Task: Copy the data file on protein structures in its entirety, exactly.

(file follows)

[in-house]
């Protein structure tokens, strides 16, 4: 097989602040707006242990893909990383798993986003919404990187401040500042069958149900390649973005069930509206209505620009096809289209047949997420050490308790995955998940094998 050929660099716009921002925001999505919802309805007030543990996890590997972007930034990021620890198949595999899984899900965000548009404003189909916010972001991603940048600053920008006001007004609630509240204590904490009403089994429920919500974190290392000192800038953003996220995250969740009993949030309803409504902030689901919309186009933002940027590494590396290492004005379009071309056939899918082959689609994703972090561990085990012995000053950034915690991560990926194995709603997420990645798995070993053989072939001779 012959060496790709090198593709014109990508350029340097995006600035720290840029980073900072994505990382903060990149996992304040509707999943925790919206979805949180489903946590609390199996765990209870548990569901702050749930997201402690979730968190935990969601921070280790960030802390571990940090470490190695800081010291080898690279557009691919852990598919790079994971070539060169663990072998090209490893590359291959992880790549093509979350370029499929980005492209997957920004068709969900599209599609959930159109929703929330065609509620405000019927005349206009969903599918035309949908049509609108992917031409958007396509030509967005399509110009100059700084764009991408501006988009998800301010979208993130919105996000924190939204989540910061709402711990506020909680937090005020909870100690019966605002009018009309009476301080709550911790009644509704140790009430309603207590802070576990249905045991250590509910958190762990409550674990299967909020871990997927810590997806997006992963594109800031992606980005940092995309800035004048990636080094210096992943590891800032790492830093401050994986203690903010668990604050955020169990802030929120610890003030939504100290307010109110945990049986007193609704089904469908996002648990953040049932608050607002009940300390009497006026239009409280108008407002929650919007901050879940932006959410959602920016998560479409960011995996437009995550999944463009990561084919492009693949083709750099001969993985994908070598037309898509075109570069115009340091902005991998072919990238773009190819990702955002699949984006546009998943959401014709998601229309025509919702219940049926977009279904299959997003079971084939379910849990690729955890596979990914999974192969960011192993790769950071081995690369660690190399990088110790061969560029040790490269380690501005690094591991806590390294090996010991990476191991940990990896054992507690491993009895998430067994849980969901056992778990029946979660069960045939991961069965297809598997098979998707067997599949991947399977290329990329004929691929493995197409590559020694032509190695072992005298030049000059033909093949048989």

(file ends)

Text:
[in-house]
């Protein structure tokens, strides 16, 4: 097989602040707006242990893909990383798993986003919404990187401040500042069958149900390649973005069930509206209505620009096809289209047949997420050490308790995955998940094998 050929660099716009921002925001999505919802309805007030543990996890590997972007930034990021620890198949595999899984899900965000548009404003189909916010972001991603940048600053920008006001007004609630509240204590904490009403089994429920919500974190290392000192800038953003996220995250969740009993949030309803409504902030689901919309186009933002940027590494590396290492004005379009071309056939899918082959689609994703972090561990085990012995000053950034915690991560990926194995709603997420990645798995070993053989072939001779 012959060496790709090198593709014109990508350029340097995006600035720290840029980073900072994505990382903060990149996992304040509707999943925790919206979805949180489903946590609390199996765990209870548990569901702050749930997201402690979730968190935990969601921070280790960030802390571990940090470490190695800081010291080898690279557009691919852990598919790079994971070539060169663990072998090209490893590359291959992880790549093509979350370029499929980005492209997957920004068709969900599209599609959930159109929703929330065609509620405000019927005349206009969903599918035309949908049509609108992917031409958007396509030509967005399509110009100059700084764009991408501006988009998800301010979208993130919105996000924190939204989540910061709402711990506020909680937090005020909870100690019966605002009018009309009476301080709550911790009644509704140790009430309603207590802070576990249905045991250590509910958190762990409550674990299967909020871990997927810590997806997006992963594109800031992606980005940092995309800035004048990636080094210096992943590891800032790492830093401050994986203690903010668990604050955020169990802030929120610890003030939504100290307010109110945990049986007193609704089904469908996002648990953040049932608050607002009940300390009497006026239009409280108008407002929650919007901050879940932006959410959602920016998560479409960011995996437009995550999944463009990561084919492009693949083709750099001969993985994908070598037309898509075109570069115009340091902005991998072919990238773009190819990702955002699949984006546009998943959401014709998601229309025509919702219940049926977009279904299959997003079971084939379910849990690729955890596979990914999974192969960011192993790769950071081995690369660690190399990088110790061969560029040790490269380690501005690094591991806590390294090996010991990476191991940990990896054992507690491993009895998430067994849980969901056992778990029946979660069960045939991961069965297809598997098979998707067997599949991947399977290329990329004929691929493995197409590559020694032509190695072992005298030049000059033909093949048989």